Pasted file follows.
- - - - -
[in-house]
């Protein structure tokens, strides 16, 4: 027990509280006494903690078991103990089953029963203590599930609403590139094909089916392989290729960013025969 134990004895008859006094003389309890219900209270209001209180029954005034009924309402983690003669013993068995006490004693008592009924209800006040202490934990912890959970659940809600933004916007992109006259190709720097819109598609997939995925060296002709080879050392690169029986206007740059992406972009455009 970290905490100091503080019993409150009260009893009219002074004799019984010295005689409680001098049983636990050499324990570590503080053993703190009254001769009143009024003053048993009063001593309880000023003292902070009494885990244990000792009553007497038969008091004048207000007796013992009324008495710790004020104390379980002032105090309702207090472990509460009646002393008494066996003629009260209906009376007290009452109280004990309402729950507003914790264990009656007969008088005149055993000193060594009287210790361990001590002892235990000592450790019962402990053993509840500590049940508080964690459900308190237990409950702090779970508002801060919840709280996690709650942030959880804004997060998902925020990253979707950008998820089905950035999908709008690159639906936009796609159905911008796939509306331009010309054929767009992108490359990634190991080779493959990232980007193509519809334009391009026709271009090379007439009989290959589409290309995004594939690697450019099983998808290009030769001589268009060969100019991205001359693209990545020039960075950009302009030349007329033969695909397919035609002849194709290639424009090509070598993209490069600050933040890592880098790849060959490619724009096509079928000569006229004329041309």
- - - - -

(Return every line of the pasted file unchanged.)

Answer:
[in-house]
């Protein structure tokens, strides 16, 4: 027990509280006494903690078991103990089953029963203590599930609403590139094909089916392989290729960013025969 134990004895008859006094003389309890219900209270209001209180029954005034009924309402983690003669013993068995006490004693008592009924209800006040202490934990912890959970659940809600933004916007992109006259190709720097819109598609997939995925060296002709080879050392690169029986206007740059992406972009455009 970290905490100091503080019993409150009260009893009219002074004799019984010295005689409680001098049983636990050499324990570590503080053993703190009254001769009143009024003053048993009063001593309880000023003292902070009494885990244990000792009553007497038969008091004048207000007796013992009324008495710790004020104390379980002032105090309702207090472990509460009646002393008494066996003629009260209906009376007290009452109280004990309402729950507003914790264990009656007969008088005149055993000193060594009287210790361990001590002892235990000592450790019962402990053993509840500590049940508080964690459900308190237990409950702090779970508002801060919840709280996690709650942030959880804004997060998902925020990253979707950008998820089905950035999908709008690159639906936009796609159905911008796939509306331009010309054929767009992108490359990634190991080779493959990232980007193509519809334009391009026709271009090379007439009989290959589409290309995004594939690697450019099983998808290009030769001589268009060969100019991205001359693209990545020039960075950009302009030349007329033969695909397919035609002849194709290639424009090509070598993209490069600050933040890592880098790849060959490619724009096509079928000569006229004329041309």